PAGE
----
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Court asked to quash Harbour rape conviction

Court asked to quash Harbour rape conviction

Tuesday 25 May 2021

Court asked to quash Harbour rape conviction

Tuesday 25 May 2021

The Court of Appeal is being asked to quash the conviction of a 25-year-old man, who was found guilty of raping a drunk woman at St. Helier marina.

Mark Fernandes was jailed for four years in February, three months after a jury had convicted him of one count of rape at the end of a six-day trial.

The jury found him not guilty of a second charge of rape, which had been alleged to have happened later in the evening on the same night in May 2019.

Addressing the three-member appeal court via video-link from the Royal Jersey Showground, defence Advocate Julian Gollop based his appeal on three principal arguments:

  • that there had been insufficient evidence placed at the trial on the issue of whether the woman was consenting to sexual intercourse;
  • that the jury had put too much emphasis on CCTV evidence and not enough on other factors;
  • and that its two verdicts - one of guilty and the other not guilty - had been illogical and inconsistent.

The main argument of the prosecution during the trial - which the jury accepted for the first count of rape - was that the woman was too drunk to have consented to sexual intercourse. 

At the appeal hearing, Advocate Gollop, however, argued that more weight should have been given to the account of a security guard at the Harbour, whose description of Fernandes and the woman having sex “was consistent with it being consensual”.


Pictured: Fernandes, who was jailed for four years in February.

The lawyer added that too much emphasis had been put on CCTV footage taken around Liberation Square, which showed the woman unsteady on her feet and losing her shoes.

Advocate Gollop said that his client had not been present at this time so would not have seen how drunk she was. More emphasis, he argued, should have been put on footage that showed six people had walked past Fernandes and the woman while they had sex at the Harbour, with not one of them being concerned enough to stop.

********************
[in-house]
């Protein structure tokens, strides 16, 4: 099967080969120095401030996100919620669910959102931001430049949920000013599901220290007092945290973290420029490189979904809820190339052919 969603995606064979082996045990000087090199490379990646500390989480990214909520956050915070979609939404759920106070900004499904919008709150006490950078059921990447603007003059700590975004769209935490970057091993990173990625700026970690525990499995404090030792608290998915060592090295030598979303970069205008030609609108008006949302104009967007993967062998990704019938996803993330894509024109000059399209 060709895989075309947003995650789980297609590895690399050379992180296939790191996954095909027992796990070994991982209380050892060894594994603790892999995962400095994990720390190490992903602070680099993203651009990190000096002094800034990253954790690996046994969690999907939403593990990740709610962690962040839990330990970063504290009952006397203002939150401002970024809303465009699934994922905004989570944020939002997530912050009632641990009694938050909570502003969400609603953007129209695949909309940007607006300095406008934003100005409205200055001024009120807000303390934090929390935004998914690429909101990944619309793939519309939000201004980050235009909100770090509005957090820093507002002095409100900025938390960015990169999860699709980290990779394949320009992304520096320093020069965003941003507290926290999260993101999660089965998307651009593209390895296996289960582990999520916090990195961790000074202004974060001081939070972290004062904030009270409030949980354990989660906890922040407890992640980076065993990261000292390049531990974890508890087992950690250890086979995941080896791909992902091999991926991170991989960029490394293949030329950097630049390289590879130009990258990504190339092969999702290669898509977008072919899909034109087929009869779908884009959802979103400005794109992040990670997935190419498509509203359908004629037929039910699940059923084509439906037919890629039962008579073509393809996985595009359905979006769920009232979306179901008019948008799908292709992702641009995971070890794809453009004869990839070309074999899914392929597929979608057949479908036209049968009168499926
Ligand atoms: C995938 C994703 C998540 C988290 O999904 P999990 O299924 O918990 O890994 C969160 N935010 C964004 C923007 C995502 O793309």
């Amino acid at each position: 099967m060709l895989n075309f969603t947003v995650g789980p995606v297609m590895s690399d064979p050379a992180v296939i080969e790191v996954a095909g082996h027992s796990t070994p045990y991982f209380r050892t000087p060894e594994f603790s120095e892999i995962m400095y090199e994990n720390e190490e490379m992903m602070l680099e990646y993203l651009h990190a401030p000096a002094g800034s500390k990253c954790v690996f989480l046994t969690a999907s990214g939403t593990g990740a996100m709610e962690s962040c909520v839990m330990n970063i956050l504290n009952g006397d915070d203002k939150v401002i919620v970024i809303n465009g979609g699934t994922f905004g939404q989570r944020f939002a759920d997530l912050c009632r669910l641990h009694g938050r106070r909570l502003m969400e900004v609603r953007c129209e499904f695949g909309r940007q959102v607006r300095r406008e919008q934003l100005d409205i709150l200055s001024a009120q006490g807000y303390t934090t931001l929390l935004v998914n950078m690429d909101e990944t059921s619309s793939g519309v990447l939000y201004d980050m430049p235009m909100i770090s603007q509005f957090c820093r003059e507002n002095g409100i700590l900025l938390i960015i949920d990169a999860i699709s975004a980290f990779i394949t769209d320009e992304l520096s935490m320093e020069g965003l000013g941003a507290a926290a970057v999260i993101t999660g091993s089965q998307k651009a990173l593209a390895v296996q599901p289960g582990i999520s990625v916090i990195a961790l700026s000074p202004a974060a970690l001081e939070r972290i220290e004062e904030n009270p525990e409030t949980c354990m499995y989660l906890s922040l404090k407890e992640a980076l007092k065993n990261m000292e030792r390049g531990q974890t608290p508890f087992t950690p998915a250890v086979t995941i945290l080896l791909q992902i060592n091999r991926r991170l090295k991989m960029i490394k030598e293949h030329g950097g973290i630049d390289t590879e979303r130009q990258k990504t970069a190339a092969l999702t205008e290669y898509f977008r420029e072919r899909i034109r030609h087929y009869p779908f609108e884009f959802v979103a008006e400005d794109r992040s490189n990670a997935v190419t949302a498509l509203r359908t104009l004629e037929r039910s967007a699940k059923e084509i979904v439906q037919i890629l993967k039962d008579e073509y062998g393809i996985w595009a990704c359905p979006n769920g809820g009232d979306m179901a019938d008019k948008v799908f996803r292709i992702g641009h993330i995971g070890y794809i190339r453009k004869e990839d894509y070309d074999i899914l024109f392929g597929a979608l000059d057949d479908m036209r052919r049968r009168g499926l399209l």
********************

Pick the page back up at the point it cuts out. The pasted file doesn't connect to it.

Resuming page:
He added that an expert witness during the trial had said that people could have blackouts through drink, which the woman said had happened, but still be in control of their actions.

Finally, he argued that the jury’s acquittal of the second count of rape, alleged to have happened around 40 minutes later, was evidence of its inconsistency.

Royal Jersey Showground.jpeg

Pictured: Yesterday's Court of Appeal hearing took place at the RJA&HS.

“This second count only came to light because of my client’s own admission,” he said. “It was a case of a man of good character saying he had sex on two occasions and both were entirely consensual.

“Indeed, you could argue that there was more evidence of the complainant consenting, and my client’s reasonable belief of her consent, in the first count at the Harbour. So one struggles to see how the jury reached their not-guilty verdict on the second count based on that analysis.”

Advocate Gollop asked the Appeal judges - Jonathan Crow, Lord Anderson of Ipswich and David Perry - to quash the conviction, adding that the interest in, and publicity around, the original trial would make a fair retrial impossible.

Crown Advocate Rebecca Morley-Kirk maintained the prosecution's position that, taking all the evidence together, the woman had lacked the capacity to consent, given her level of intoxication.

“She clearly stated that she did not recall agreeing to intercourse or any form of sexual activity,” said Advocate Morley-Kirk. “She said that if she would have been able to, she would have said 'no'.”

Concerning the CCTV, Advocate Morley-Kirk said that at no stage had it been suggested during the trial that too much weight had been placed on the footage from Liberation Square.


Pictured: The prosecution disagreed that too much weight had been placed on CCTV footage from around Liberation Square showing the woman unsteady on her feet.

She added that the jury’s not-guilty verdict on the second count of rape did not indicate that the woman had consented to this sexual encounter nor did it suggest that the jurors thought Fernandes had had a reasonable belief that she had consented. It simply meant that the jury could not be sure of this particular charge, she said. 

The appeal judges will give their judgment at a later date.

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